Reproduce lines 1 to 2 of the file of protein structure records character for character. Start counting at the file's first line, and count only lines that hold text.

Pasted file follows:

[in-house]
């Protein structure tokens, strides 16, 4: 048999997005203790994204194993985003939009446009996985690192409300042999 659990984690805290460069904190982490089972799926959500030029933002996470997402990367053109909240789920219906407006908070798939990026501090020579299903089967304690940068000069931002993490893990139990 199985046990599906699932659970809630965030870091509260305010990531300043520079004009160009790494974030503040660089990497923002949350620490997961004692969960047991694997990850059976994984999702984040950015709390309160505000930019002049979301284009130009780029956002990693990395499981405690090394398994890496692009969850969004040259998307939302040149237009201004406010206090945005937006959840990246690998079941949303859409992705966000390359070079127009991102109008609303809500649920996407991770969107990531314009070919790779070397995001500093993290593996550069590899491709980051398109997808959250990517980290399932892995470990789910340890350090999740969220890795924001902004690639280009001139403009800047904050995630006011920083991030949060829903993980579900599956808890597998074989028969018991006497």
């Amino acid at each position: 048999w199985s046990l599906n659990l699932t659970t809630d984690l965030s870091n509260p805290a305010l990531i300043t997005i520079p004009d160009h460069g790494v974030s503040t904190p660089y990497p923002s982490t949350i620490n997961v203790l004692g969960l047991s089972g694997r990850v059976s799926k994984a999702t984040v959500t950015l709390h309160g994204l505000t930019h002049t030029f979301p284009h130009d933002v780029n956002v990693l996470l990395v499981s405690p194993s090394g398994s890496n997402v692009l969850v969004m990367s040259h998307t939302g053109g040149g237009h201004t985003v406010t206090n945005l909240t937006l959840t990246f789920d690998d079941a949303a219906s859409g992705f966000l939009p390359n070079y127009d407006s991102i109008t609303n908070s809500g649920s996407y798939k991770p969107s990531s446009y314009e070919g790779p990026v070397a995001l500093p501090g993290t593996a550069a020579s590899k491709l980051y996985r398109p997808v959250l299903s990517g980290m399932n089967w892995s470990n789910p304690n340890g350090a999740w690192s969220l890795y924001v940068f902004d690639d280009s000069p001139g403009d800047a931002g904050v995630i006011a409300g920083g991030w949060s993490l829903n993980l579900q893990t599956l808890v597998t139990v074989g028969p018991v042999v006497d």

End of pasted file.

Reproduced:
[in-house]
């Protein structure tokens, strides 16, 4: 048999997005203790994204194993985003939009446009996985690192409300042999 659990984690805290460069904190982490089972799926959500030029933002996470997402990367053109909240789920219906407006908070798939990026501090020579299903089967304690940068000069931002993490893990139990 199985046990599906699932659970809630965030870091509260305010990531300043520079004009160009790494974030503040660089990497923002949350620490997961004692969960047991694997990850059976994984999702984040950015709390309160505000930019002049979301284009130009780029956002990693990395499981405690090394398994890496692009969850969004040259998307939302040149237009201004406010206090945005937006959840990246690998079941949303859409992705966000390359070079127009991102109008609303809500649920996407991770969107990531314009070919790779070397995001500093993290593996550069590899491709980051398109997808959250990517980290399932892995470990789910340890350090999740969220890795924001902004690639280009001139403009800047904050995630006011920083991030949060829903993980579900599956808890597998074989028969018991006497």